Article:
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At no time in modern history have so many people been on the move as at present. Migration facilitates critical social, economic, and humanitarian linkages. But it may also challenge prevailing notions of bounded political communities, of security, and of international law. The political and legal systems that regulate the transborder movement of persons were largely devised in the mid-twentieth century, and are showing the strains. New challenges have arisen for policymakers, advocates, and decision-makers that require the adaptation and evolution of traditional models to meet emerging imperatives. This new series aims to be a forum for innovative writing on all aspects of the transitional movement of people. It publishes single or coauthored works that may be legal, political, or cross-disciplinary in nature.

  • General Editors: James Hathaway, University of Michigan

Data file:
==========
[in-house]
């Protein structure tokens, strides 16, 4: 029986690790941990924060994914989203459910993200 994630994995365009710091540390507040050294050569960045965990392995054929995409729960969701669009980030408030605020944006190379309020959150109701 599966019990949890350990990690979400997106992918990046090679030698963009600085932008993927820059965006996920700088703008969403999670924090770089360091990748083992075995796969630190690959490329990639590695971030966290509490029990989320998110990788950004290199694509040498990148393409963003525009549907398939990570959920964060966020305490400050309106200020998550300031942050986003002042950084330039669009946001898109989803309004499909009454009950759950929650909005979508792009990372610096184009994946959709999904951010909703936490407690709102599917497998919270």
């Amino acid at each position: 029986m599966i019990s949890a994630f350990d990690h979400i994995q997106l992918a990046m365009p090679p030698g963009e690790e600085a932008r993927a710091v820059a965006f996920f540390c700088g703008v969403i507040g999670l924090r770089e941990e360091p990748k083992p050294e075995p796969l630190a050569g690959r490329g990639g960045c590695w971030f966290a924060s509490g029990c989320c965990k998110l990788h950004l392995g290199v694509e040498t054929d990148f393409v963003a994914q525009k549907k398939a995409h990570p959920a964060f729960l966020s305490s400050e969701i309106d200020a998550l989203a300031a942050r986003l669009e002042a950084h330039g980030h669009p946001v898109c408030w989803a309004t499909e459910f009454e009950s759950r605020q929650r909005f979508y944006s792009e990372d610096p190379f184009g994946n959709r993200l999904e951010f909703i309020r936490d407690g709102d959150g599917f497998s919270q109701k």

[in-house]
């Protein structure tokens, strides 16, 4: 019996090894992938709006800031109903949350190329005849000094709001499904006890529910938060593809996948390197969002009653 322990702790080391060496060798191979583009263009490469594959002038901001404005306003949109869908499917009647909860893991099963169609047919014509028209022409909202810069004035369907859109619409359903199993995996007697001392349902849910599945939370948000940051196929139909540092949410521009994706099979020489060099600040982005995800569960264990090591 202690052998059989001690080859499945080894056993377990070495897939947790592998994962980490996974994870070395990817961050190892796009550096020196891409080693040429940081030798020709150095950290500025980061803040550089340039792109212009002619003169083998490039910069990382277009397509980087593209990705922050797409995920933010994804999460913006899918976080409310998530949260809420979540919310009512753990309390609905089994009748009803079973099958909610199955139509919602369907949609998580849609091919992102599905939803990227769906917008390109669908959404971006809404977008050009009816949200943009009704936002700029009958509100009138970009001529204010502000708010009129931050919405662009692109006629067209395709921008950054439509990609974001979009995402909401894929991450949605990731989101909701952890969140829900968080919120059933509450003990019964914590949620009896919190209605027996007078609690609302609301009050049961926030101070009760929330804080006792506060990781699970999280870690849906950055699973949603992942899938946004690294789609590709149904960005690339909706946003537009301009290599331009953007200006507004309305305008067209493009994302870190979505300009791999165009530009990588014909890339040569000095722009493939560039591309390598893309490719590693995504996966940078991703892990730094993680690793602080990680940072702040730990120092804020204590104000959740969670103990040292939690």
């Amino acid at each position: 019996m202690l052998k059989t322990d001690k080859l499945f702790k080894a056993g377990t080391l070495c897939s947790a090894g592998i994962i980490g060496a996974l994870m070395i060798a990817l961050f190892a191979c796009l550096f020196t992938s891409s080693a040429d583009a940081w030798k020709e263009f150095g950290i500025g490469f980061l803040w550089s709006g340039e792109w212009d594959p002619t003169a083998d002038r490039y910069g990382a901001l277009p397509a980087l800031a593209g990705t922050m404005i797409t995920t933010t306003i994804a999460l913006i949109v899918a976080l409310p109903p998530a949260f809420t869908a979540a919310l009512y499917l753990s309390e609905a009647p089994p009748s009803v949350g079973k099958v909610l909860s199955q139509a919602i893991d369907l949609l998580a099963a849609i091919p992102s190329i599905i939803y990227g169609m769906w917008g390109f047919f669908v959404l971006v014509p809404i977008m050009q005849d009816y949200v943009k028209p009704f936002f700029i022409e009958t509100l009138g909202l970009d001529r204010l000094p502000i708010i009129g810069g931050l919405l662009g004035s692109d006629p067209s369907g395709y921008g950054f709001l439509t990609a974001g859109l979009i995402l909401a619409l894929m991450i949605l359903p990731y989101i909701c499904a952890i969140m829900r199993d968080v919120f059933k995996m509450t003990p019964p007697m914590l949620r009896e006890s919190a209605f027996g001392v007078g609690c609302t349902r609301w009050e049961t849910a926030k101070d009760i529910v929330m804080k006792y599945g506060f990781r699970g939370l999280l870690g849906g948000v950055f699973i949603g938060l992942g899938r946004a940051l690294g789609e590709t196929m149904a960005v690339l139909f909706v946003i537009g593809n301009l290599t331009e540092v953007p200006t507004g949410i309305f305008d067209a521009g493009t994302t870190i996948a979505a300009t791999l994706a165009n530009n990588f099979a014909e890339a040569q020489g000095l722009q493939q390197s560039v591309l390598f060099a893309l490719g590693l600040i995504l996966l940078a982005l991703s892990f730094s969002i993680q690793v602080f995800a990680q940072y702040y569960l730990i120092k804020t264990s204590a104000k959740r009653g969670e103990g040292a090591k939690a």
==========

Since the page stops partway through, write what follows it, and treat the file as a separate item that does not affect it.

• Advisory Boards: Alexander Betts, Leopold Muller Professor of Forced Migration and International Affairs, and Director of the Refugee Studies Centre, University of Oxford, Vincent Chetail, Professor of Public International Law and Director of the Global Migration Centre, Graduate Institute of International and Development Studies, Switzerland, Thomas Gammeltoft-Hansen, Research Director, Raoul Wallenberg Institute of Human Rights and Humanitarian Law, Sweden, Audrey Macklin, Professor and Chair in Human Rights Law, University of Toronto, Saskia Sassen, Robert S. Lynd Professor of Sociology and Chair of the Committee on Global Thought, Columbia University, New York
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